How Air Quality Affects Mental Health
Take a moment to think about the air you breathe.
It's an invisible, essential part of our lives, often overlooked until we're faced with its less pleasant qualities: smog-filled cityscapes, hazy skies, or the scent of industrial emissions. But the air we breathe is more than just a backdrop to our daily routines; it's a silent influence on our well-being, and its quality can significantly impact our mental health.
Today, understanding the intricate connection between air quality and mental health has never been more crucial. From the bustling streets of our cities to the tranquility of our homes, the air we inhale carries far-reaching consequences for our psychological well-being.
In this article, we’ll discover how the air we breathe shapes our mental health.
Does Air Quality Affect the Brain?
Poor air quality, especially high levels of air pollution and exposure to harmful airborne particles and gases, can harm cognitive function, brain health, and development.
However, more research is necessary to fully understand how air quality affects your brain. The specific mechanisms through which air pollution affects the brain are still an active area of research, but the evidence suggests a strong connection between poor air quality and various neurological and cognitive impacts.
Reducing exposure to air pollution through environmental policies and personal actions may mitigate these risks.
Effects of Air Pollution on Mental Health
Air pollution has been increasingly recognized as a significant environmental factor that can impact mental health. While the link between air pollution and physical health issues is well-established, emerging research suggests that poor air quality may also adversely affect mental well-being.
So, here are some ways air quality affects mental health:
Increased Risk of Mental Disorders
Research published in the journal PLoS Biology has shown associations between exposure to air pollution and an increased risk of mental health disorders, such as depression and anxiety. However, air pollution's impact on mental health is not yet fully understood.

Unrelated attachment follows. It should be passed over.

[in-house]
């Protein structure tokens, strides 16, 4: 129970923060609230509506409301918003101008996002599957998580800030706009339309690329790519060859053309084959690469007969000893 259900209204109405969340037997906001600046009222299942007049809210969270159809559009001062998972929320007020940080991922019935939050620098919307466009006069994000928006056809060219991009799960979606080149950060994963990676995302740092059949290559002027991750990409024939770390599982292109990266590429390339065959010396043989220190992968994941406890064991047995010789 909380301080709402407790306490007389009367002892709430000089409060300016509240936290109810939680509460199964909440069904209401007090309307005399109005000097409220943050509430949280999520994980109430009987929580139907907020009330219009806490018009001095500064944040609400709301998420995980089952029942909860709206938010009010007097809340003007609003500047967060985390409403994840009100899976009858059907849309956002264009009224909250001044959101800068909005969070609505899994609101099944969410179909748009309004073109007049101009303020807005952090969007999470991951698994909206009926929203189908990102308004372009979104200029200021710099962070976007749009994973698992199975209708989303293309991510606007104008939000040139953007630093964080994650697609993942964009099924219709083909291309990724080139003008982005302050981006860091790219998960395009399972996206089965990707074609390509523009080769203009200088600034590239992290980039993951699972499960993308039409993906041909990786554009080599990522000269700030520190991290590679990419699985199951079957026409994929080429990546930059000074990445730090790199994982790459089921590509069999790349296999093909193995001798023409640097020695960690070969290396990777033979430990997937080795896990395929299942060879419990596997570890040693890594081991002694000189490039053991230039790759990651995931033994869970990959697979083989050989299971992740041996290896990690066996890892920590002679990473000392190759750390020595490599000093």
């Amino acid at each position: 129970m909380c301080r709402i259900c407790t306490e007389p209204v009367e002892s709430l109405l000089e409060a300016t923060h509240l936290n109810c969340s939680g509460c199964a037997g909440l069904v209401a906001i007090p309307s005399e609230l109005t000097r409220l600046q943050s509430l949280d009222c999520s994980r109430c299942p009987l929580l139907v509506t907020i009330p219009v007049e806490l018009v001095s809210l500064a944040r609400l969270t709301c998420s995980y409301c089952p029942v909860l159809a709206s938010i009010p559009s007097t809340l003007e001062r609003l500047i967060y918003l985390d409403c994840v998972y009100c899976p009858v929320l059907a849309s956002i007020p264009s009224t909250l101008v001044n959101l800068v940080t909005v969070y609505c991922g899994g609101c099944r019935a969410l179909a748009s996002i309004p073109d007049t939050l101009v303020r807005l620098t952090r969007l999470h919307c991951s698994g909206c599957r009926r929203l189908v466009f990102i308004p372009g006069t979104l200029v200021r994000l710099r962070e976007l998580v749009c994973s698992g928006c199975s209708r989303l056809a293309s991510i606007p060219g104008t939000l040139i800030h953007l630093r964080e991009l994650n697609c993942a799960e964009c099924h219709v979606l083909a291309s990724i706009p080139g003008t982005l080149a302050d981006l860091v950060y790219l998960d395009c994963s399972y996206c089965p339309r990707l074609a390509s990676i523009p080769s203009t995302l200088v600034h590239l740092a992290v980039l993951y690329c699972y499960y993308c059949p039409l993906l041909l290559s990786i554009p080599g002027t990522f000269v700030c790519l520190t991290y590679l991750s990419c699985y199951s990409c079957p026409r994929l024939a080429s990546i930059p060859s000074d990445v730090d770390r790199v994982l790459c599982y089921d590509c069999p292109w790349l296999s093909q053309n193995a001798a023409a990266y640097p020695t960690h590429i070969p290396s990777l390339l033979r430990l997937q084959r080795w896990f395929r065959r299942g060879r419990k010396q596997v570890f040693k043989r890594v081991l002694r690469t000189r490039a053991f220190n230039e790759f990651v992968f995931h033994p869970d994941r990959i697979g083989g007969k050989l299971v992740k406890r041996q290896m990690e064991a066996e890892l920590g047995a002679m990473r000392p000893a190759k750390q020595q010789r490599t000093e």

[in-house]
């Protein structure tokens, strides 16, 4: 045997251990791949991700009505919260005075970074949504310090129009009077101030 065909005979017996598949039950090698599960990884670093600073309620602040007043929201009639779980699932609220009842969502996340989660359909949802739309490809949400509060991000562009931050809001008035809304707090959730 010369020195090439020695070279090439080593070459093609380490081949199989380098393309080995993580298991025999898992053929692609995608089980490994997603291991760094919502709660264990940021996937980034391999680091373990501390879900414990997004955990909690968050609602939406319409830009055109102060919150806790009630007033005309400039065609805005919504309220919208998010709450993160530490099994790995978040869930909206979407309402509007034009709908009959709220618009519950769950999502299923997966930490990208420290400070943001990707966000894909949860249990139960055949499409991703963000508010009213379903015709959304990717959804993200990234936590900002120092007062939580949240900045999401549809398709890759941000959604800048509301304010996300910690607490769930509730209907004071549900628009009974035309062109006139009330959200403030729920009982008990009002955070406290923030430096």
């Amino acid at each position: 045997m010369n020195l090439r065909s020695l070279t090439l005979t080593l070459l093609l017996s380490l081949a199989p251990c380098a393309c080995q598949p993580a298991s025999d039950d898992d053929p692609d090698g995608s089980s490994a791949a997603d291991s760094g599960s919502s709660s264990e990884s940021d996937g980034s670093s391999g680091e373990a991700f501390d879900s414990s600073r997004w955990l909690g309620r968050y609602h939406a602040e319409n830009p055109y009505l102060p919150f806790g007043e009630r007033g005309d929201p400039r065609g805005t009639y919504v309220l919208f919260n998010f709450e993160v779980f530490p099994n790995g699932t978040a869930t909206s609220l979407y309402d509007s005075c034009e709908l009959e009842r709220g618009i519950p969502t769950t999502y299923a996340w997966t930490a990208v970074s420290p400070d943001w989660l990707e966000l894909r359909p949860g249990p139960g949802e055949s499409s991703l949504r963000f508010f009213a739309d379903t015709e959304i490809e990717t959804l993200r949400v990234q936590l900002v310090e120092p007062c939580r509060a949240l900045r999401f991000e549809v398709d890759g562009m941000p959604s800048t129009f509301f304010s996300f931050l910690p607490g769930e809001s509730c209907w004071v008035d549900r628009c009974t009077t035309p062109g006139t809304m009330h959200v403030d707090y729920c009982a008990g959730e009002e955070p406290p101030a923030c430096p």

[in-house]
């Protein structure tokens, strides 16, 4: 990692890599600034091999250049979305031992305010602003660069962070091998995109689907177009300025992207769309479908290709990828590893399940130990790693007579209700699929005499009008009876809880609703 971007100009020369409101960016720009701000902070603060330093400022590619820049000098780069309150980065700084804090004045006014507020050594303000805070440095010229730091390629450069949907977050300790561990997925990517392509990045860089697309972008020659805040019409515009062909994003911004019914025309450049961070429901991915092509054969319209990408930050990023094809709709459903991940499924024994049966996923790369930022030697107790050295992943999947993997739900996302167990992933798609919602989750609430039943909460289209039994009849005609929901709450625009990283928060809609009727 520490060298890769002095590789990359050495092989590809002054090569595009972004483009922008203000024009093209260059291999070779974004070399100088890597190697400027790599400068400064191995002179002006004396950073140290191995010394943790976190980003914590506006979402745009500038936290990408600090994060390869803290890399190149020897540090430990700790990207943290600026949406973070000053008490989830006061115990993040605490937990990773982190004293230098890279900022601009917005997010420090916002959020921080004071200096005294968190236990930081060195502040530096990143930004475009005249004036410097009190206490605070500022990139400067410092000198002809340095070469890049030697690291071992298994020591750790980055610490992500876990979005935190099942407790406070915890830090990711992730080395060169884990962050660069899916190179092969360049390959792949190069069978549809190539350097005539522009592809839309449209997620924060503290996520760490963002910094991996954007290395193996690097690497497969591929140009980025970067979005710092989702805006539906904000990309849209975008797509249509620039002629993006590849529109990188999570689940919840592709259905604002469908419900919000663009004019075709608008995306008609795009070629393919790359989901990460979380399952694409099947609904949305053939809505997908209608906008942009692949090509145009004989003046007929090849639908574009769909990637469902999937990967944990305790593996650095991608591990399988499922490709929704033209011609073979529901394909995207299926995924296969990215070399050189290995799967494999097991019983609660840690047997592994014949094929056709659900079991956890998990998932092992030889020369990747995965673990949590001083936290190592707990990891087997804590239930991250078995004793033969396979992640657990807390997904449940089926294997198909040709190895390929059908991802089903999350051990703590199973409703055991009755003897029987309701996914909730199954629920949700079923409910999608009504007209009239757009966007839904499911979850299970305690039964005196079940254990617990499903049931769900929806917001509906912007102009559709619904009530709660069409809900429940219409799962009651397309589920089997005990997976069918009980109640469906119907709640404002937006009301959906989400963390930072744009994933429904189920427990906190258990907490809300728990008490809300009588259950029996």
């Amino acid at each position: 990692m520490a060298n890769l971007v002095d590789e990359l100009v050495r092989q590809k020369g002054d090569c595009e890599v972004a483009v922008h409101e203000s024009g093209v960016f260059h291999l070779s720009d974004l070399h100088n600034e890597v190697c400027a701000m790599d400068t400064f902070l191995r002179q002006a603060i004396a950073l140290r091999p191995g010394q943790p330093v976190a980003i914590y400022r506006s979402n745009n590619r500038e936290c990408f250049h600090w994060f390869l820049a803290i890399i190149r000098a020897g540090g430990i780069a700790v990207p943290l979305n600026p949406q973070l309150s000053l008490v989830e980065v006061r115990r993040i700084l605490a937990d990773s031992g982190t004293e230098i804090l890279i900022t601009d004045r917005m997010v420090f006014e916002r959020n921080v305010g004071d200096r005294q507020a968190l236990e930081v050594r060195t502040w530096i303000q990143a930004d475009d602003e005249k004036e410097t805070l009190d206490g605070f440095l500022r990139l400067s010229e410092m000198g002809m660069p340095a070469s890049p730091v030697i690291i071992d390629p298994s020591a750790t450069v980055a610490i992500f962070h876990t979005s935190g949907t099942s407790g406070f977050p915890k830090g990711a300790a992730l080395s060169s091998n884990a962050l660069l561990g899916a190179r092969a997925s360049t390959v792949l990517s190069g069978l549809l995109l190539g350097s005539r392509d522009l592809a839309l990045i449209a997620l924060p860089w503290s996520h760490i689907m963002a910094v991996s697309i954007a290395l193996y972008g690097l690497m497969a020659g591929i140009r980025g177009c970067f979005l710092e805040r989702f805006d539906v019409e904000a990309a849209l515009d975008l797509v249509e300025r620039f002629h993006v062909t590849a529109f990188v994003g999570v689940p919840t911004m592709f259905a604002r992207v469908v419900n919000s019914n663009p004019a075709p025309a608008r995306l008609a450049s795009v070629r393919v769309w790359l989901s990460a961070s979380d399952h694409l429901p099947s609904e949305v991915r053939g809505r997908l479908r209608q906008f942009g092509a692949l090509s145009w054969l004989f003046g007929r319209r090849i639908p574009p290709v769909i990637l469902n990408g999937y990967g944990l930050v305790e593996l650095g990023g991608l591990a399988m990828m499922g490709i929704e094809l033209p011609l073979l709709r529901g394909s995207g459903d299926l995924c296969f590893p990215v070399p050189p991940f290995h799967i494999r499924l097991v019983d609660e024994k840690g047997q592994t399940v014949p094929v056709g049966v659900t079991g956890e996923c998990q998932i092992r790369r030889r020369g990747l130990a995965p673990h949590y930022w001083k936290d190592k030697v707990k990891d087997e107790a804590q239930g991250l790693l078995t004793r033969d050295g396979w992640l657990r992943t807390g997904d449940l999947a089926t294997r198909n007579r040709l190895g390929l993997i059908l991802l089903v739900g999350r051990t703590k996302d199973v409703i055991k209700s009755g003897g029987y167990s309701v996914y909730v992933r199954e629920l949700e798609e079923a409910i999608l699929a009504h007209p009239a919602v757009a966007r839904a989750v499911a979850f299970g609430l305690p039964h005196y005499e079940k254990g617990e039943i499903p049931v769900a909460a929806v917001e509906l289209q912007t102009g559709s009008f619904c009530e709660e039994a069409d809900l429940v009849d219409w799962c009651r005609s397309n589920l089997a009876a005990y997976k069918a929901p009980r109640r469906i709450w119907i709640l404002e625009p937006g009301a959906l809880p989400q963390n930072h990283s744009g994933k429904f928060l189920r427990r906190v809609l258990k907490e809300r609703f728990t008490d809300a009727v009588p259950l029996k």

In a World Economic Forum report, the lead author of another air quality study, Clara G. Zundel, concluded that, "People who breathe polluted air experience changes within the brain regions that control emotions, and as a result, they may be more likely to develop anxiety and depression than those who breathe cleaner air."
Inflammation and Neuroinflammation
Inflammation is one possible cause of the cognitive impacts we see, as chronic inflammation is linked to a higher risk of mental disorders. Studies suggest that air pollution can induce systemic inflammation in the body, including the brain.
Additionally, chronic inflammation is linked to neurodegenerative diseases such as Alzheimer's and Parkinson's disease, as well as other neurological disorders.
Poor air quality, particularly fine Particulate Matter (PM2.5), has been linked to cognitive impairment and a decline in cognitive function, leading to difficulties in thinking clearly, making decisions, and concentrating. This can contribute to frustration and helplessness, which can affect mental well-being. Additionally, recent air quality studies from the journal BMJ suggest that PM2.5 might be a risk factor for dementia.
Stress and Anxiety
Poor air quality can increase stress and anxiety, especially in densely populated urban areas. The knowledge that the air you breathe is polluted can cause worry and distress, leading to elevated stress and anxiety. In 2021, Frontiers published a study on university students that uncovered a relationship between air pollution levels and mental stress.
Poor air quality can lead to sleep disturbances, such as difficulty falling asleep or staying asleep. Sleep is crucial for brain health and cognitive function, so sleep disruption can indirectly affect brain function. Sleep problems are also closely linked to mental health issues, as they can contribute to mood disorders like depression and anxiety.
Impact on Children
Children exposed to air pollution may be particularly vulnerable to mental health effects, as early-life exposure can have long-lasting consequences on brain development. One study from the Journal of Affective Disorders found increased depression and suicidal ideation in young people exposed to air pollution. Furthermore, brain imaging showed evidence of structural changes that could account for these psychological impacts.
In addition to the impacts of air pollution on mental health, poor air quality can impact a person's mental wellness in other ways. Poor air quality can lead to reduced physical activity, which can affect mental health by decreasing the release of endorphins and increasing feelings of lethargy and isolation.
It’s important we continue the conversation of air quality and mental health and do what we can to reduce our risk.
Worried About Air Quality?
Monitor the Particulate Matter levels around the world with our free, real-time PurpleAir Map, or join PurpleAir’s mission to make air quality data accessible to everyone by investing in an air quality monitor for your home. Together, we can be informed and make changes in our daily habits and the community to improve air quality.